A repeal of the Independent Payment Advisory Board takes one step closer to reality

Representatives Phil Roe, R-Tenn., and Raul Ruiz, D-Calif., have sponsored legislation to repeal IPAB, a move they believe would prevent the panel from making cuts that could compromise seniors’ access to healthcare.

The Independent Payment Advisory Board may finally be coming to an end.

The House Ways and Means Committee has approved a bipartisan bill to repeal the IPAB to prevent the unelected advisory committee from slashing Medicare. The committee voted 24-13 last week in favor of the legislation (PDF) to eliminate the 15-member board, established under the Affordable Care Act to convene if Medicare spending exceeds a particular limit. The board’s purpose would be to make recommendations to cut Medicare to reduce the spending growth.

Although the IPAB has been unpopular since its inception, the latest Medicare Trustees report said that there will be no need for an IPAB panel until 2021. So far neither President Obama nor President Trump has appointed anyone to the board. Therefore, if the mechanism is triggered prior to the appointments, the law gives authority to the sitting secretary of Health and Human Services to make the required cuts.

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But if the IPAB is not repealed, the only way to avoid the panel’s recommendations would be for Congress to decide on the cuts and agree to them via a two-thirds majority vote.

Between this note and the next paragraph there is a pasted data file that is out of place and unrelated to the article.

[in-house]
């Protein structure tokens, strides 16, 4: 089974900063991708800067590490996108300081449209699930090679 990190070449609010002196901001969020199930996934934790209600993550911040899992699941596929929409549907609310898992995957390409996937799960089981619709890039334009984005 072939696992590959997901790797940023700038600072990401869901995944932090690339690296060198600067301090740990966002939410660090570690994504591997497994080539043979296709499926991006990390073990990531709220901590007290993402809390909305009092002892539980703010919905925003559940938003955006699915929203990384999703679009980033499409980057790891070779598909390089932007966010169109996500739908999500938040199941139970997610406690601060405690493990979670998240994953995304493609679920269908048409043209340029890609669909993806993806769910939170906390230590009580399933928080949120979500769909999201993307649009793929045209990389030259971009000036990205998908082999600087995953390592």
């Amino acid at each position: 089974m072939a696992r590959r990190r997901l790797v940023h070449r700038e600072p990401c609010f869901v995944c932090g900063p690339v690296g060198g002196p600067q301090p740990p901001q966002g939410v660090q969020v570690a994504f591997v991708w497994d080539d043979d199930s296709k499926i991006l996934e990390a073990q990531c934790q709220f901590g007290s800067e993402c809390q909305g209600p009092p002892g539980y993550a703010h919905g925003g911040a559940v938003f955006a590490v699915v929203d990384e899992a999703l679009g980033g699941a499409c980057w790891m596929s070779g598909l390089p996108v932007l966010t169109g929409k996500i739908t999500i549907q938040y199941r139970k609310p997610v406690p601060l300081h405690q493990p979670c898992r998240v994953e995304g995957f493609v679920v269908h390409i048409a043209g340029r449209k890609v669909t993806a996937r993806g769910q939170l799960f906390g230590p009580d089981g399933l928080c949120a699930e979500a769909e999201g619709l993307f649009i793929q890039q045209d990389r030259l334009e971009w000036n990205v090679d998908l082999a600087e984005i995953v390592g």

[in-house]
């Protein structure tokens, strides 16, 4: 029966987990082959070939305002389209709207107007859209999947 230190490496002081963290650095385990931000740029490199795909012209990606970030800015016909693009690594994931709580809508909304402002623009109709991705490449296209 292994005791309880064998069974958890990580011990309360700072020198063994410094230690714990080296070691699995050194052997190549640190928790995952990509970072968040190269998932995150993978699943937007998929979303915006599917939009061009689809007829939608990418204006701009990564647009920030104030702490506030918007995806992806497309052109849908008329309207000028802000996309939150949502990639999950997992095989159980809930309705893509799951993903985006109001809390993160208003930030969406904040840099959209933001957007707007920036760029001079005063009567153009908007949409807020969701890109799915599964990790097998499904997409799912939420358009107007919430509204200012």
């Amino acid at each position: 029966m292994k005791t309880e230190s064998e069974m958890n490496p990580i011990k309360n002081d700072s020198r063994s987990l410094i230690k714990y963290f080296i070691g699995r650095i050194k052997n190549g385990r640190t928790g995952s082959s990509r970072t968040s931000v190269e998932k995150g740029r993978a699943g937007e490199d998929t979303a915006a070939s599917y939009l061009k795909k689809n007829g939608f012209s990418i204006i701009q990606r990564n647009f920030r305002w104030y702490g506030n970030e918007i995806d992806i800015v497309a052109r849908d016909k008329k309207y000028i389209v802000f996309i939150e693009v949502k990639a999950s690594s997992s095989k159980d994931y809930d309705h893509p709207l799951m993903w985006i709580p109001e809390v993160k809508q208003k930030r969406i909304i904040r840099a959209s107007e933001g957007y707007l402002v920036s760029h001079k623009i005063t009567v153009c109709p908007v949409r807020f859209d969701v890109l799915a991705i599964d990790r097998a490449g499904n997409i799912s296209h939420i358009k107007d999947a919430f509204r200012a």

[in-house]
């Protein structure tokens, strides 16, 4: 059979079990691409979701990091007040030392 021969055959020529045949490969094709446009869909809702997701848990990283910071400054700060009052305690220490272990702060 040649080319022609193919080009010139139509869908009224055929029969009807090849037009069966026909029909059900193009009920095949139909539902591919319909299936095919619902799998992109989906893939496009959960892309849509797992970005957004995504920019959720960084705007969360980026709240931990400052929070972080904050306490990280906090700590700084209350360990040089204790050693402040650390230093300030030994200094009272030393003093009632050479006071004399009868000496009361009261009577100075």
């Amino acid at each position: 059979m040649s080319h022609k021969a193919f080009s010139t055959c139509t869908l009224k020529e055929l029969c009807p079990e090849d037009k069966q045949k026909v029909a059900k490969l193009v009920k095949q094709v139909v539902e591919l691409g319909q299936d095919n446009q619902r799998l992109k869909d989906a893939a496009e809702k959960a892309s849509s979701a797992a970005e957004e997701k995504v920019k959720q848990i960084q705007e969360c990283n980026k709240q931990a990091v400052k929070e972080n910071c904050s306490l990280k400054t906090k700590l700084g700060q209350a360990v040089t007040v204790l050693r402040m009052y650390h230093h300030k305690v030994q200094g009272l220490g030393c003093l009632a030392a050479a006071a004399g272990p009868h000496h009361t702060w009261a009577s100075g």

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Representatives Phil Roe, M.D., R-Tenn., and Raul Ruiz, M.D., D-Calif., sponsored the legislation, which they believe would prevent the panel from making cuts that could compromise seniors’ access to healthcare. “Putting Medicare on sustainable financial footing is a top priority for this Committee, but passing the buck to a handful of unaccountable bureaucrats is not the right approach,” said Ways and Means Committee Chairman Kevin Brady, R-Texas, at the markup, vowing to bring the legislation to the House floor.

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But the Washington Examiner reports that Democrats indicated during the markup that the committee needs to work on other priorities, such as disaster relief for Puerto Rico and reauthorizing and extending healthcare programs like the Children’s Health Insurance Program, because Congress could overrule IPAB recommendations. "I am disappointed we are here today to mark up one of the least timely agenda items on our to-do list," said Rep. Bill Pascrell, D-N.J., according to the newspaper.